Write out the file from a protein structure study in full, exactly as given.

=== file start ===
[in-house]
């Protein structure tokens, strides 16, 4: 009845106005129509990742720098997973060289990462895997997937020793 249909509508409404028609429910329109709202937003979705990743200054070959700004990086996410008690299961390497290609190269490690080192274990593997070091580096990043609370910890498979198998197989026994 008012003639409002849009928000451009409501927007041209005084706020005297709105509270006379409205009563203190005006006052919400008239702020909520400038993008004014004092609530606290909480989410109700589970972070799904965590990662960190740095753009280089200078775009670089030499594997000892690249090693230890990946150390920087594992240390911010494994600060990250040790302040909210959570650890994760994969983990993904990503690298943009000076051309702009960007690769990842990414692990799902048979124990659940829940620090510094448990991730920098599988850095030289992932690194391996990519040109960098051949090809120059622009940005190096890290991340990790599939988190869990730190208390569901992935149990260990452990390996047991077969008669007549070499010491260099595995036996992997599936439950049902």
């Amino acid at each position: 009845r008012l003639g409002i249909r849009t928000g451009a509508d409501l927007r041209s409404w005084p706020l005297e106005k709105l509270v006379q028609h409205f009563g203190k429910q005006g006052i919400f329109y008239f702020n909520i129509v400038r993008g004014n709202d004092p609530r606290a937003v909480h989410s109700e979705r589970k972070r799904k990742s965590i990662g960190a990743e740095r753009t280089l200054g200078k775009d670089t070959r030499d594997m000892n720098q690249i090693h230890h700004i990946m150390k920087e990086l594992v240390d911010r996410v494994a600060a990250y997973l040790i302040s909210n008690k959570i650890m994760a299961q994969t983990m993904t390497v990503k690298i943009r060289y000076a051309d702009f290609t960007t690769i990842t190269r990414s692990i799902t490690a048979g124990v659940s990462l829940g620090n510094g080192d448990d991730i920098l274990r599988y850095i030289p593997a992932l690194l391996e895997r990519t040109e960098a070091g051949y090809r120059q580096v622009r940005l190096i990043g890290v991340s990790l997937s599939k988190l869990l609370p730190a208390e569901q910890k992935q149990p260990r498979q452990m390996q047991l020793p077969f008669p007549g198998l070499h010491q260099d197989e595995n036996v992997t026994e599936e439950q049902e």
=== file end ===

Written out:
[in-house]
């Protein structure tokens, strides 16, 4: 009845106005129509990742720098997973060289990462895997997937020793 249909509508409404028609429910329109709202937003979705990743200054070959700004990086996410008690299961390497290609190269490690080192274990593997070091580096990043609370910890498979198998197989026994 008012003639409002849009928000451009409501927007041209005084706020005297709105509270006379409205009563203190005006006052919400008239702020909520400038993008004014004092609530606290909480989410109700589970972070799904965590990662960190740095753009280089200078775009670089030499594997000892690249090693230890990946150390920087594992240390911010494994600060990250040790302040909210959570650890994760994969983990993904990503690298943009000076051309702009960007690769990842990414692990799902048979124990659940829940620090510094448990991730920098599988850095030289992932690194391996990519040109960098051949090809120059622009940005190096890290991340990790599939988190869990730190208390569901992935149990260990452990390996047991077969008669007549070499010491260099595995036996992997599936439950049902």
């Amino acid at each position: 009845r008012l003639g409002i249909r849009t928000g451009a509508d409501l927007r041209s409404w005084p706020l005297e106005k709105l509270v006379q028609h409205f009563g203190k429910q005006g006052i919400f329109y008239f702020n909520i129509v400038r993008g004014n709202d004092p609530r606290a937003v909480h989410s109700e979705r589970k972070r799904k990742s965590i990662g960190a990743e740095r753009t280089l200054g200078k775009d670089t070959r030499d594997m000892n720098q690249i090693h230890h700004i990946m150390k920087e990086l594992v240390d911010r996410v494994a600060a990250y997973l040790i302040s909210n008690k959570i650890m994760a299961q994969t983990m993904t390497v990503k690298i943009r060289y000076a051309d702009f290609t960007t690769i990842t190269r990414s692990i799902t490690a048979g124990v659940s990462l829940g620090n510094g080192d448990d991730i920098l274990r599988y850095i030289p593997a992932l690194l391996e895997r990519t040109e960098a070091g051949y090809r120059q580096v622009r940005l190096i990043g890290v991340s990790l997937s599939k988190l869990l609370p730190a208390e569901q910890k992935q149990p260990r498979q452990m390996q047991l020793p077969f008669p007549g198998l070499h010491q260099d197989e595995n036996v992997t026994e599936e439950q049902e």